Poetry and Mountains
University Press. 6s.)
THERE is very little mountain poetry in English, though more men break their necks in Switzerland each year, deliberately taking risks, than ever die of broken hearts at home. In recent years, there have been a few good poems by Mr. William Montgomerie, Mr. Richard Eberhart, and Mr. Robin Fedden, and that is all. And yet to some men mountains - become, as Words*orth said, " the type and symbol of eternity," and passion for mountaineering itself becomes not one among all other pass:ons, but the type and
symbol of them. That conscious, symbolic apprehension Of the mountain you find in Hopkins and in Wordsworth : in other poets (Shelley, .and sometimes Coleridge) you find the huge ice-wall of nightmare or the white pyramid of dream. In a third type, the mountain is no more than rock and frozen water, and the poem is a lyric, a purely descriptive poem, depending for its merit on accuracy of delineation and the charm of the thing which is 'described.
Finally, there is bad mountain poetry. A poet's treatment of mountains might almost be made the touchstone of his work. When Mr. Jeffrey writes :
" The clouds in heaven are trumpets, and Arran's peaks arise And place their lips to the trumpets and rouse the echoing skies !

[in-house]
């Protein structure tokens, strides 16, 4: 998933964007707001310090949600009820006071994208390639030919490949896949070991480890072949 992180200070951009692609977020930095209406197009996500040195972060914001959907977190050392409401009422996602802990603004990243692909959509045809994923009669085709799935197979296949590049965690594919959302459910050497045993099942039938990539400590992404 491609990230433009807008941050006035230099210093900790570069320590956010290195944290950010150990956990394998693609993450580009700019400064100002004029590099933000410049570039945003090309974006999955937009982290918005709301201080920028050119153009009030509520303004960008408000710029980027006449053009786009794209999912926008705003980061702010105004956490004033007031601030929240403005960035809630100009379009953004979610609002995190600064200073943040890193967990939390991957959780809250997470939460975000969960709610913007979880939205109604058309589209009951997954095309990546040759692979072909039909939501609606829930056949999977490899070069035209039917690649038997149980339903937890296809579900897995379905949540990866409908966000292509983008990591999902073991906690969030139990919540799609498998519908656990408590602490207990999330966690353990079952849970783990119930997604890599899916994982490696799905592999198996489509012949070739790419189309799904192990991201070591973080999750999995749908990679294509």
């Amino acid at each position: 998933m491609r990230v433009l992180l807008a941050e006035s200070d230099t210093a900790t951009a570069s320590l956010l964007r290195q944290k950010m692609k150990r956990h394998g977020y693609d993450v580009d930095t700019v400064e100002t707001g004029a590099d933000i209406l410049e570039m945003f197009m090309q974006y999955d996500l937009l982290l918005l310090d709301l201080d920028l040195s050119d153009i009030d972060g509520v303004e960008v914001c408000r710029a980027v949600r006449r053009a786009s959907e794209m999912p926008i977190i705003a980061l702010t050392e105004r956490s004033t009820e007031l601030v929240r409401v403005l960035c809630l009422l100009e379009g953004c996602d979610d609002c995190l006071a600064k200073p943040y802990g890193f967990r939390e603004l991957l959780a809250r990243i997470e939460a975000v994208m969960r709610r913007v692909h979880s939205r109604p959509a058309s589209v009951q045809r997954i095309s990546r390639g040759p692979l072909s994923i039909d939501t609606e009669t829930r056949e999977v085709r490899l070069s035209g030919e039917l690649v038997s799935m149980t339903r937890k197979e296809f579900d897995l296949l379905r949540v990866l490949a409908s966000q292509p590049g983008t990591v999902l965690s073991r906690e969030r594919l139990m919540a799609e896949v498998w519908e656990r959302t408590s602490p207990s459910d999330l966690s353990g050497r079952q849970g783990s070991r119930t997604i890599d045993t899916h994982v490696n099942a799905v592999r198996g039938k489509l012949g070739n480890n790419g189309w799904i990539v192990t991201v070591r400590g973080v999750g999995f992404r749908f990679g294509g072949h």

his characteristic faults appear : he does not know precisely what he is talking about and (perhaps in consequence) his voice is pitched too high and he is betrayed by his rhetoric into professing an emotion which is not quite genuine :
" What foot had conquered Kamet ? Who had died In stoic majesty where blizzards freeze "
This falsity appears throughout his work : he is moved to indignation by the misery of the unemployed industrial North, but his vision is confused : he cannot see clearly what is to be done, and so there is too much bluster, and too little conviction of any purpose :
" The Unemployed are marching ! There's a dream in every eye : Behold the helmet-flash of it as the files go rustling by ! '
Moral' and didactic poetry may sometimes achieve an incidental beauty : if. it does not, it must be judged by its capacity to arouse our sympathy and indignation, and it
cannot expect to discipline our feelings if its thought is obviously confused and incoherent. Mr. Dunn, like Mr. Jeffrey, feels the need to build a new world and a new life on the ruins of the old, but he is even more vague in his aspirations, dissolved in dreana and moonlight as completely as Miss Haugh in her verbal dreams suggested by the music of Chopin, Ravel and Debussy. Though he talks of the " unsealed mountain," Mr. Dunn does not seem passionately to apply himself to finding . a practicable route. Even Mr. Muir is not yet convincing as a leader :
" Often you'd climbed that sheer ice-paven path, often hewn stops in the steepeAt mountain-side, led the roped climbers to the frozen peak that scrapes the glittering stars. Last night, alone, when the merciless blizzard roared with unsheathed claws around the summit, you, the pioneer in a dozen enterprises, our sure guide, went out into the darkness and are lost."